Are you a seashell collector? If you buy seashells from seaside tourist shops, should the shops let consumers know if the shells were collected from the shore, or sustainably harvested?
When my daughter was little, one of her favorite places to visit was the California Academy of Sciences, located within San Francisco’s Golden Gate Park. We spent a lot time looking at exhibits there, from the dramatic dioramas in the African Hall to working in a show at the Morrison Planetarium.
Of all the permanent and temporary exhibits at the Academy, the place where we spent the most time was the Steinhart Aquarium. It was a fascinating place for kids and adults, and when we had family visiting, it was often a place we took them during their stays with us.
The California Academy of Sciences looks much different today than it did when we lived in San Francisco and the Bay Area, and the Steinhart Aquarium now feature a Philippine Coral Reef Exhibit.
The 212,000 gallon exhibit includes the largest display of living coral in the world — all from the Philippines, a country that has the most diverse reef ecosystem in the world.
I’ve always wondered what the connection was between the Steinhart Aquarium and the Philippines, and recently learned that researchers from the Academy have worked in and around the Philippine archipelago (of over 7,000 islands) for over 100 years.
Last year, a team of scientists from the Academy explored new sites and depths in an area of the Philippines off the coast of the main island of Luzon, near Batangas.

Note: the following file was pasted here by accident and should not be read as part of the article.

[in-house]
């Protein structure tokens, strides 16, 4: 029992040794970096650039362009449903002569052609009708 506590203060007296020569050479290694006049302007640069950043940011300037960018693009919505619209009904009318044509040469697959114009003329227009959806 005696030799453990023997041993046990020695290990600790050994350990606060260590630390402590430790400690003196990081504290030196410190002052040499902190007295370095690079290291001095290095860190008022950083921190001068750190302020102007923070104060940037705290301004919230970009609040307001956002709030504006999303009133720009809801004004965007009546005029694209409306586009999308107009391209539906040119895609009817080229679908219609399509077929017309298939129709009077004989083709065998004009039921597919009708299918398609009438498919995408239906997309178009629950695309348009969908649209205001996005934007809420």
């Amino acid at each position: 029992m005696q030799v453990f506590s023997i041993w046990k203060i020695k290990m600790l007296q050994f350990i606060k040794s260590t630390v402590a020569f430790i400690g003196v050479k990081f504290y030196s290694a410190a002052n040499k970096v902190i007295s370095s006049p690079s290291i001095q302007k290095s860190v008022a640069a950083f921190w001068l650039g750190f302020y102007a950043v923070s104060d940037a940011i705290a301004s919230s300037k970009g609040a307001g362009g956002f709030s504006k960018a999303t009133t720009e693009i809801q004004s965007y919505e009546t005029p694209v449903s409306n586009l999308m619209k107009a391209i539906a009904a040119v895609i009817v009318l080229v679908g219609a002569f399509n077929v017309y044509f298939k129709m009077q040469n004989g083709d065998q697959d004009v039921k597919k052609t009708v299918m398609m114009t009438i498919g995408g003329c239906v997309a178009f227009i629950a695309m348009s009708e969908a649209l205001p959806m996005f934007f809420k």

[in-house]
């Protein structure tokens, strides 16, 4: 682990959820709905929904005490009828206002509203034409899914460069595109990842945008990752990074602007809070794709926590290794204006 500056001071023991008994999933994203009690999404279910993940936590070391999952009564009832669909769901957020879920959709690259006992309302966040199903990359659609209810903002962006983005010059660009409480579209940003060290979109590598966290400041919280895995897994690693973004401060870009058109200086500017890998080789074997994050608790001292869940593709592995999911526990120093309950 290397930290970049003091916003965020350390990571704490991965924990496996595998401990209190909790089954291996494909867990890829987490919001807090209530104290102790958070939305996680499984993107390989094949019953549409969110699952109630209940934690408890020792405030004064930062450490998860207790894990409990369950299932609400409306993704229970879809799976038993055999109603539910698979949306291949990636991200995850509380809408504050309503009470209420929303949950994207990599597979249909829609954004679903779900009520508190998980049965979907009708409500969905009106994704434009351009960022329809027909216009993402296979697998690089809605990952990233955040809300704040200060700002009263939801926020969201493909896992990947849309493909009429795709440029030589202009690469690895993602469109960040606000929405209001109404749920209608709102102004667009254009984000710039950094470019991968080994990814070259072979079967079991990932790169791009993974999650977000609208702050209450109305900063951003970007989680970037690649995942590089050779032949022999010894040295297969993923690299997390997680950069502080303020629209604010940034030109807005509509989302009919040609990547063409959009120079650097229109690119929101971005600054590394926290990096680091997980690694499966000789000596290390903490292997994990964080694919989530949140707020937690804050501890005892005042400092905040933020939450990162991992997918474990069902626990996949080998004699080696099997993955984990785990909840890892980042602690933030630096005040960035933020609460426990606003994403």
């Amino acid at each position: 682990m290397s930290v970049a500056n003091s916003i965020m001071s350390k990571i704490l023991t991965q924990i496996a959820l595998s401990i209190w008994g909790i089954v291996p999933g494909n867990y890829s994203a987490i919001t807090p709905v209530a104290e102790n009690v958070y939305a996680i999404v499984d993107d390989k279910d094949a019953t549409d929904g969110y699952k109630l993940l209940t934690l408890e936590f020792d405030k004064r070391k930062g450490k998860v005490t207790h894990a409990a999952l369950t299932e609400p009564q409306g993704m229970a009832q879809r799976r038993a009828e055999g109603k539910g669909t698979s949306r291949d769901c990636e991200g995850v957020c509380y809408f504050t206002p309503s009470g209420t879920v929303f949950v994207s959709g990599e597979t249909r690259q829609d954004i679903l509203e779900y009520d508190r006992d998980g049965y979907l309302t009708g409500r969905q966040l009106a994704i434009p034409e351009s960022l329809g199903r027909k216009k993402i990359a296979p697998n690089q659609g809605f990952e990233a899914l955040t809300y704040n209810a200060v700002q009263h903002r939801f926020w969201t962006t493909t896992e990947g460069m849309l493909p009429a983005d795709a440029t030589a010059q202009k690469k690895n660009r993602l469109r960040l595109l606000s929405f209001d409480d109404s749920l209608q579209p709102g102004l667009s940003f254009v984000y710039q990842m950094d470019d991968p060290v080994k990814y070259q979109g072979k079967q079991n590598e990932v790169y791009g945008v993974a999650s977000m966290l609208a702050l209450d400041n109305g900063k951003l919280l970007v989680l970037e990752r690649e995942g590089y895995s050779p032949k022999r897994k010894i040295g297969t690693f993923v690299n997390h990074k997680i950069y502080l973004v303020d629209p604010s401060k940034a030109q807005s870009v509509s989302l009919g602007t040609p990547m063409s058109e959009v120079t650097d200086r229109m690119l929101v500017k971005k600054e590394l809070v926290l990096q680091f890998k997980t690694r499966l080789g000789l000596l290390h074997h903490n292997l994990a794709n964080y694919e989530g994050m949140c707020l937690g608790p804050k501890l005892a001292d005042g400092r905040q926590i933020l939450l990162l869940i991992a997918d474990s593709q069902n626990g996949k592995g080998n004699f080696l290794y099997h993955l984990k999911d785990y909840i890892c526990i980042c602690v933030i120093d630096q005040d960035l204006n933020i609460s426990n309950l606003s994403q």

This area — near Isla Verde — is called the “Coral Triangle” and reportedly has over 1/2 of the world’s species of coral.
From the Academy’s website…
Within the Coral Triangle is an area known as the Verde Island Passage—waters teeming with such an abundance of life that Academy scientists suspect it may be “the center of the center” of biodiversity.
Our 2014 expedition sought to document the astounding life in the Verde Island Passage by collecting and identifying species not yet described (and in many cases never before seen) and creating a base of knowledge that will help to protect this area going forward.
And what Academy researchers found in this “Coral Triangle Area” last year was amazing. On June 8th, 2015 — and to celebrate World Ocean Day — they made this announcement:
Here are photosof some of the new marine species found during the expedition…
These new marine species are stunning, and how incredible to learn that there are still undiscovered species living in our oceans!
And who knows… perhaps one of these newly discovered creatures will help us produce a cure for cancer or hold keys and answers to the mysteries of life on our planet.